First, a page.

Somehow, Jhonny Peralta has survived.
Barring some last-minute trade that doesn't look apparent at the moment, Peralta will be the Tigers' starting shortstop on Opening Day next Monday in Minnesota against the Twins.
In didn't always look as if that was going to happen for Peralta, who is entering his fourth season in Motown.
In fact, there seemed to be one thing almost certain late last September: Peralta was a goner.
The buzz was that Tigers needed to make a change as Peralta was finishing up a dreadful season, especially at the plate.
Peralta, 30, went from an All-Star in 2011 with a .299 batting average with 21 homers and 86 RBI to a paltry .239 with 13 HRs and 63 RBI.
Hence, in the off-season there were rumors that the Tigers might not pick up his option and were in the market for a new shortstop.
And even after they did pick up Peralta's $6-million option for this season, the trade talk for a new shortstop didn't go away.
It was so loud that Peralta heard all the talk in his home country of the Dominican Republic.
"It didn't bother me," said Peralta, who hit his first spring training homer on Saturday in the Tigers' 10-6 victory over the New York Yankees. "I tried to play day and day and whatever happens is going to happen. I don't worry about them getting another shortstop."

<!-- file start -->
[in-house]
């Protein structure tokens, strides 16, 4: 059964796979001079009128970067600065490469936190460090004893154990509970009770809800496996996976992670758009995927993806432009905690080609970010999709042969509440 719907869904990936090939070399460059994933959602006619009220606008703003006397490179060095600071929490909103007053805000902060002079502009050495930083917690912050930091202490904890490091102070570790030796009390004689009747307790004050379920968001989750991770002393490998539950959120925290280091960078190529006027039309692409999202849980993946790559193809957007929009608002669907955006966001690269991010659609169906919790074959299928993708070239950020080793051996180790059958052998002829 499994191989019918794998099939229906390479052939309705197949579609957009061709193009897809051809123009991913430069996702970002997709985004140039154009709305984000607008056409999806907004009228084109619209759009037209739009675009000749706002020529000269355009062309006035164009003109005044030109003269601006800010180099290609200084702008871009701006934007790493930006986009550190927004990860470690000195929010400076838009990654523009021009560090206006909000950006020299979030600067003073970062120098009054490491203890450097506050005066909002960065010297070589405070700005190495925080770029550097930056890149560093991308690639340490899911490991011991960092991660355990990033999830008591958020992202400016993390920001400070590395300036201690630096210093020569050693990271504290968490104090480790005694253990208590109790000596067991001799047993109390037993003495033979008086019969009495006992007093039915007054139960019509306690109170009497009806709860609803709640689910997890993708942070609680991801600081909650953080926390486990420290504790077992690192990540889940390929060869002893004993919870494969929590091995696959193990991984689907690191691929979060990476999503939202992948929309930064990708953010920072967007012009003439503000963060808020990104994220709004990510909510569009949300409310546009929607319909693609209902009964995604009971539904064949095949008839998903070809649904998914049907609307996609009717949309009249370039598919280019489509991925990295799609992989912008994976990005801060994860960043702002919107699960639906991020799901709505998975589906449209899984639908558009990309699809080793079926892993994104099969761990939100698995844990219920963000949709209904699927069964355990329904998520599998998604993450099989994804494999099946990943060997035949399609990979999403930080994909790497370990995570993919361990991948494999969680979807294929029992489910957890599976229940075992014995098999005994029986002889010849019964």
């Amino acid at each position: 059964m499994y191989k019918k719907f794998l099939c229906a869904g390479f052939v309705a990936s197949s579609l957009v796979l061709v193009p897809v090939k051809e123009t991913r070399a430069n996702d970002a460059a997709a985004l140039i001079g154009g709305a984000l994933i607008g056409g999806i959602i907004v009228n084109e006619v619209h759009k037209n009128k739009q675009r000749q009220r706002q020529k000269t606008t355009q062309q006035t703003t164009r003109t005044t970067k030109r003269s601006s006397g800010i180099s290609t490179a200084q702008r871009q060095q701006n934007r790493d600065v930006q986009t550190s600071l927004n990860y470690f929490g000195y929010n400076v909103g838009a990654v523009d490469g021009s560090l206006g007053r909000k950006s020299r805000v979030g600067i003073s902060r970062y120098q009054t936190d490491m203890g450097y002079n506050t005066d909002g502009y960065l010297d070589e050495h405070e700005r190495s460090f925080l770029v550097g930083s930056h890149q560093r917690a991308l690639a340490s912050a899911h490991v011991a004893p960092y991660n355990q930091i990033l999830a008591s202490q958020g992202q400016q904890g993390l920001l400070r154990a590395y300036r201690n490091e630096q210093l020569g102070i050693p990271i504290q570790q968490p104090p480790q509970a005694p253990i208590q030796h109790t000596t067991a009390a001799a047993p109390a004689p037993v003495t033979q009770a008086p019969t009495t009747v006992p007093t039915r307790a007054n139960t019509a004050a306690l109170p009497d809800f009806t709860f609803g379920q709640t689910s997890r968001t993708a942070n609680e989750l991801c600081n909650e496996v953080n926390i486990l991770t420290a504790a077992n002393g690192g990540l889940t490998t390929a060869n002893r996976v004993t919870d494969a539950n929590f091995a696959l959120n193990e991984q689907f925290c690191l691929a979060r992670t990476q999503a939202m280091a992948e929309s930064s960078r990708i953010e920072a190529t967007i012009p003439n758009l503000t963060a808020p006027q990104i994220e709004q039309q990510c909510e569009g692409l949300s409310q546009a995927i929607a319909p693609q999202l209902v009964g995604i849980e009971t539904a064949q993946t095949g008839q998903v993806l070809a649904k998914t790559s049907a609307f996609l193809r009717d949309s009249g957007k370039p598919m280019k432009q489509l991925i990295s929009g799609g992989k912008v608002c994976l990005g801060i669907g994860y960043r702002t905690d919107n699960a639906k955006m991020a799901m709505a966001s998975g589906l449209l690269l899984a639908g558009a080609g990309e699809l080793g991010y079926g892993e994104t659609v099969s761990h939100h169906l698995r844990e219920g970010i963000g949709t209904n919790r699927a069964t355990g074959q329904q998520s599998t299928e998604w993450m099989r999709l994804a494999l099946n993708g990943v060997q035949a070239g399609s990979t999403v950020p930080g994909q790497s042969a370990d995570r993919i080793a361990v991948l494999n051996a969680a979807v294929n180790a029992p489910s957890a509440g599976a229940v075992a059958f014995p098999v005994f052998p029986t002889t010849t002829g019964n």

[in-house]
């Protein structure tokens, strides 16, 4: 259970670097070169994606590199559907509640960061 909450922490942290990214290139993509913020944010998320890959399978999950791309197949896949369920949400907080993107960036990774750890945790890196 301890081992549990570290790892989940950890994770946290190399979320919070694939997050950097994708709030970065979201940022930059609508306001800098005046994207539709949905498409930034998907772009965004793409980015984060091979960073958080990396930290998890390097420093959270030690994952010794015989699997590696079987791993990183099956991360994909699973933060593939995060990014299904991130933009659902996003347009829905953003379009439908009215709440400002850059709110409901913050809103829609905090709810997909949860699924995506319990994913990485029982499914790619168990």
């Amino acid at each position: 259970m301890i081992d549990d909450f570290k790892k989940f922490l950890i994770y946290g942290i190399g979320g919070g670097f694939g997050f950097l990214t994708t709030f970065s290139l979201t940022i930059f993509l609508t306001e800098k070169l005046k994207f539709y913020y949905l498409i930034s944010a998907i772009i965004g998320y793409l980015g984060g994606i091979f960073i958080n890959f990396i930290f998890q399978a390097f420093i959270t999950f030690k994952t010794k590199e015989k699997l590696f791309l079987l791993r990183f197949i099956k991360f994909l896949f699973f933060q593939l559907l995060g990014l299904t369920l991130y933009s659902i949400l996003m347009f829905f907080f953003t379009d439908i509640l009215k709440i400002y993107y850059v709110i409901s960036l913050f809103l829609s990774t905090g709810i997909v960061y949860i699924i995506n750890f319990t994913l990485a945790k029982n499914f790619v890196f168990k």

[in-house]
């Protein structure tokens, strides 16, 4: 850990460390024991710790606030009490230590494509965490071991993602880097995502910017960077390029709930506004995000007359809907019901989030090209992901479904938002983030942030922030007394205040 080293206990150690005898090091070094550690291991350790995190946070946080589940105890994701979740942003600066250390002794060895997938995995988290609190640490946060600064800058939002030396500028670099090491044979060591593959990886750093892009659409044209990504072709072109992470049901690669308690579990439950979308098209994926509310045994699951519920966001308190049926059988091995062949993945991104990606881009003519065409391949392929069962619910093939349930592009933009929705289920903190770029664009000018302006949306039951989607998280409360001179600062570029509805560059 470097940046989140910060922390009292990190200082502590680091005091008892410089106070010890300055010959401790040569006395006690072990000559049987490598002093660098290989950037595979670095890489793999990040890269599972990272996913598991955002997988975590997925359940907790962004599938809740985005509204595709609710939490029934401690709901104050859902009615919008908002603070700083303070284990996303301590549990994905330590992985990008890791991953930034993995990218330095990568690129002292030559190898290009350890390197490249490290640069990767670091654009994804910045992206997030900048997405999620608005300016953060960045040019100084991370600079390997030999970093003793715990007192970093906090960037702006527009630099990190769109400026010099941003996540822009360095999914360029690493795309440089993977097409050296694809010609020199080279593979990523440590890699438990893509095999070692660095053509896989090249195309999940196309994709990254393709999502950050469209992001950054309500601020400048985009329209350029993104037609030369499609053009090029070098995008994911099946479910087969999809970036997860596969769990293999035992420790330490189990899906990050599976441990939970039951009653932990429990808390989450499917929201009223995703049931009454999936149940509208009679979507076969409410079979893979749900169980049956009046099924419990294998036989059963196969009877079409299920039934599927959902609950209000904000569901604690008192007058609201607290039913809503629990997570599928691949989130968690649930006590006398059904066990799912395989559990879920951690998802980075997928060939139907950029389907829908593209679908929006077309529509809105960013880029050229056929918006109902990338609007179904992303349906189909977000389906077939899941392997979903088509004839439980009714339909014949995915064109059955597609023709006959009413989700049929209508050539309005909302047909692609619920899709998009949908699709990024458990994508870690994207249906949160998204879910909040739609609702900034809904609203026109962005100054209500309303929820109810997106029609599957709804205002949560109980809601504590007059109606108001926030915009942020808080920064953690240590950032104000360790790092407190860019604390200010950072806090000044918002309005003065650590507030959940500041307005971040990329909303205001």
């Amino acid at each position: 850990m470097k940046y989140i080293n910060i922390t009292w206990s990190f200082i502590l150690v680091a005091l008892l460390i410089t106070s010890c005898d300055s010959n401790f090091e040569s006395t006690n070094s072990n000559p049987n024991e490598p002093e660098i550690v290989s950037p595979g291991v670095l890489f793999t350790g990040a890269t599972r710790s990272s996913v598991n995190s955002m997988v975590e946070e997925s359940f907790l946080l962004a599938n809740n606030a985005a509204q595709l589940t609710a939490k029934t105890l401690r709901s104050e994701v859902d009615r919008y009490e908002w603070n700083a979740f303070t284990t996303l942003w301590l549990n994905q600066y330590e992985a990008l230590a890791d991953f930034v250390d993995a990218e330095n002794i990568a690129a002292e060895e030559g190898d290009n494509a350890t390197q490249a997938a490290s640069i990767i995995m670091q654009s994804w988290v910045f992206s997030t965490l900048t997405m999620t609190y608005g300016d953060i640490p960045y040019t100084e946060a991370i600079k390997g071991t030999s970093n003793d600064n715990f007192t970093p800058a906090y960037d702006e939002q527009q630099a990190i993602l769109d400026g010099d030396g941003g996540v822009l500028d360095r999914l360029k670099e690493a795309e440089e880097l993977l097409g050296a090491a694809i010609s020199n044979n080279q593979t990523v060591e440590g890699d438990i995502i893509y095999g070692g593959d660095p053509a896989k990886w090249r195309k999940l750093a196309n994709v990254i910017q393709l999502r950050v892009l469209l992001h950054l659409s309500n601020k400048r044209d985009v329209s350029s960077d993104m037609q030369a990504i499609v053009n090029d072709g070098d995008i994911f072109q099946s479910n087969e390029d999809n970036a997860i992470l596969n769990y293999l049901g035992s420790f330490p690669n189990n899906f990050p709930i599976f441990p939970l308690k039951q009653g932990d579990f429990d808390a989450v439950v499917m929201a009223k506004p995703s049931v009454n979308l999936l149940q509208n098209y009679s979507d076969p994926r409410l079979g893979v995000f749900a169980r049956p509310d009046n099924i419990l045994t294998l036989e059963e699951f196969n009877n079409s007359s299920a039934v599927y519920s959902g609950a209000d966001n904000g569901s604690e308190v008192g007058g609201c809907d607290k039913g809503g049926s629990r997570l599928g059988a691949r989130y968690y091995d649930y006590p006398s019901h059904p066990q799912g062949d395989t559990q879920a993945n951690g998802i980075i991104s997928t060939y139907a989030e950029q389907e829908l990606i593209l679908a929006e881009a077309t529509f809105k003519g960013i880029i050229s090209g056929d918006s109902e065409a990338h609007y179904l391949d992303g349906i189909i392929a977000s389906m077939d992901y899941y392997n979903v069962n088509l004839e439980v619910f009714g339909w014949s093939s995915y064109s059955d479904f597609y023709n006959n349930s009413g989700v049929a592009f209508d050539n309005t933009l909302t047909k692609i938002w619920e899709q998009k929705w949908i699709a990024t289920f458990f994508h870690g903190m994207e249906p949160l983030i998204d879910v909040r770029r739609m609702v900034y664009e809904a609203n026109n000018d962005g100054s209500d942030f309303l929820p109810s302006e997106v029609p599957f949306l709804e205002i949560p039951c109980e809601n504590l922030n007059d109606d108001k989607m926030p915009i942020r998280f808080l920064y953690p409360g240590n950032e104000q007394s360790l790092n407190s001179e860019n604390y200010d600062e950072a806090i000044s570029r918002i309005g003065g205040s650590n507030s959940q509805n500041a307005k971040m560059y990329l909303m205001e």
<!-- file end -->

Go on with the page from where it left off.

The name that kept coming up was J.J. Hardy, the Baltimore Orioles' shortstop. He didn't hit any better as far as average, batting a woeful .238. But Hardy had more pop with 22 HR and 68 RBI.
Plus, the Tigers like him in the field better than Peralta. Hardy won his first Gold Glove last season.
For a hot minute, there was also talk of signing free-agent SS Stephen Drew.
GM Dave Dombrowski tried to downplay all the chatter. He admitted that if the Tigers wanted to get more athletic at a spot, it would be at short. But added, "We're happy with Peralta."
Like him or not, it is kind of a slap in the face to Peralta. After all, he did hit well in the American League Championship Series. He batted .389 with two homers and three RBI in the four-game sweep of the Yankees.
Plus, Peralta's team did make it to the World Series with him at shortstop. Yet, he was identified as the player that had to be replaced.
"Last year, we went to the World Series," he said. "It's important to try to keep things together.
"I'd like to be here, try to go to another World Series. That's what I've tried to focus on for this year."
Still, the Tigers' offense was so feast-or-famine last season. Proof positive was that the Tigers scored just two runs in getting swept in four games by the San Francisco Giants in the World Series.
The Tigers need Peralta to be a tougher out and pick up those RBI chances at the bottom of the lineup.
Peralta isn't exactly tearing the cover off the ball this spring. Going into Sunday, he was batting just .194. But he said he's not worried at all.
"I feel good at the plate," Peralta said. "I see the ball pretty good from the pitcher.
"I'm not hitting great, but I feel good."
It's not just an offensive thing. It's defensively as well. Although he made the same amount of errors as he did in 2011 (seven), Peralta just doesn't get to a lot of ball. His range is limited.
That's a bad thing for a team that has two anchors at third base and first base as well. Miguel Cabrera and Prince Fielder don't get to balls average players playing the corners do.